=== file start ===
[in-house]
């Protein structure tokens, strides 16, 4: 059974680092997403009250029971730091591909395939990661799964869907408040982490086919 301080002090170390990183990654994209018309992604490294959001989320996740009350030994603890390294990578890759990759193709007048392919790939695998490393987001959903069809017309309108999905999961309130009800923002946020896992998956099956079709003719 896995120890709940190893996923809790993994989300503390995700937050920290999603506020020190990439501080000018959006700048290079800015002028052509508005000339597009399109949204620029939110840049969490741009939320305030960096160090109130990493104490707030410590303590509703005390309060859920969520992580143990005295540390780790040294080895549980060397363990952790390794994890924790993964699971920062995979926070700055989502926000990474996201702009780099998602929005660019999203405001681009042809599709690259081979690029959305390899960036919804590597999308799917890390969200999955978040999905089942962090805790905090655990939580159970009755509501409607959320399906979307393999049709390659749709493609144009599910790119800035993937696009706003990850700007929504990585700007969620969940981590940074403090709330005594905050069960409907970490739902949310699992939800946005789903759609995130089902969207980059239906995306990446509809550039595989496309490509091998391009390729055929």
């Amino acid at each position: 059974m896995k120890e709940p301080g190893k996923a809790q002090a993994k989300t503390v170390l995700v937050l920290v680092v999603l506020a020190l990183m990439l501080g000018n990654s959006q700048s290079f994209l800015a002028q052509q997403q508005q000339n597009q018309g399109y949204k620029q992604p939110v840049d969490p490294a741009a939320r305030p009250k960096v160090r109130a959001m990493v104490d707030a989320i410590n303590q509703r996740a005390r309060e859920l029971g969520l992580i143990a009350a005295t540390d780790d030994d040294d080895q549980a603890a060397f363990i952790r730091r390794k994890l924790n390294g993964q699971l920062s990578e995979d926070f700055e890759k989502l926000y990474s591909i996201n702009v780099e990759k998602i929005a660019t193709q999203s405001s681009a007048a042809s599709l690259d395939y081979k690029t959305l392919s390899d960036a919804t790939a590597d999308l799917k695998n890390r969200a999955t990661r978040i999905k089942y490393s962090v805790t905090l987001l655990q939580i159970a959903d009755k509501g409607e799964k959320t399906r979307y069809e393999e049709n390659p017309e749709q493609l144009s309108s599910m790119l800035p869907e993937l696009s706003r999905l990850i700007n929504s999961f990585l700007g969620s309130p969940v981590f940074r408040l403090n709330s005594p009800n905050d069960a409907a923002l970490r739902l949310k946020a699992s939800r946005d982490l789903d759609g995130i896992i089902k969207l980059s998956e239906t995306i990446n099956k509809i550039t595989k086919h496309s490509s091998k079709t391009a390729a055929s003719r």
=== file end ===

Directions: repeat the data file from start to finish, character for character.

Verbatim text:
[in-house]
């Protein structure tokens, strides 16, 4: 059974680092997403009250029971730091591909395939990661799964869907408040982490086919 301080002090170390990183990654994209018309992604490294959001989320996740009350030994603890390294990578890759990759193709007048392919790939695998490393987001959903069809017309309108999905999961309130009800923002946020896992998956099956079709003719 896995120890709940190893996923809790993994989300503390995700937050920290999603506020020190990439501080000018959006700048290079800015002028052509508005000339597009399109949204620029939110840049969490741009939320305030960096160090109130990493104490707030410590303590509703005390309060859920969520992580143990005295540390780790040294080895549980060397363990952790390794994890924790993964699971920062995979926070700055989502926000990474996201702009780099998602929005660019999203405001681009042809599709690259081979690029959305390899960036919804590597999308799917890390969200999955978040999905089942962090805790905090655990939580159970009755509501409607959320399906979307393999049709390659749709493609144009599910790119800035993937696009706003990850700007929504990585700007969620969940981590940074403090709330005594905050069960409907970490739902949310699992939800946005789903759609995130089902969207980059239906995306990446509809550039595989496309490509091998391009390729055929």
């Amino acid at each position: 059974m896995k120890e709940p301080g190893k996923a809790q002090a993994k989300t503390v170390l995700v937050l920290v680092v999603l506020a020190l990183m990439l501080g000018n990654s959006q700048s290079f994209l800015a002028q052509q997403q508005q000339n597009q018309g399109y949204k620029q992604p939110v840049d969490p490294a741009a939320r305030p009250k960096v160090r109130a959001m990493v104490d707030a989320i410590n303590q509703r996740a005390r309060e859920l029971g969520l992580i143990a009350a005295t540390d780790d030994d040294d080895q549980a603890a060397f363990i952790r730091r390794k994890l924790n390294g993964q699971l920062s990578e995979d926070f700055e890759k989502l926000y990474s591909i996201n702009v780099e990759k998602i929005a660019t193709q999203s405001s681009a007048a042809s599709l690259d395939y081979k690029t959305l392919s390899d960036a919804t790939a590597d999308l799917k695998n890390r969200a999955t990661r978040i999905k089942y490393s962090v805790t905090l987001l655990q939580i159970a959903d009755k509501g409607e799964k959320t399906r979307y069809e393999e049709n390659p017309e749709q493609l144009s309108s599910m790119l800035p869907e993937l696009s706003r999905l990850i700007n929504s999961f990585l700007g969620s309130p969940v981590f940074r408040l403090n709330s005594p009800n905050d069960a409907a923002l970490r739902l949310k946020a699992s939800r946005d982490l789903d759609g995130i896992i089902k969207l980059s998956e239906t995306i990446n099956k509809i550039t595989k086919h496309s490509s091998k079709t391009a390729a055929s003719r």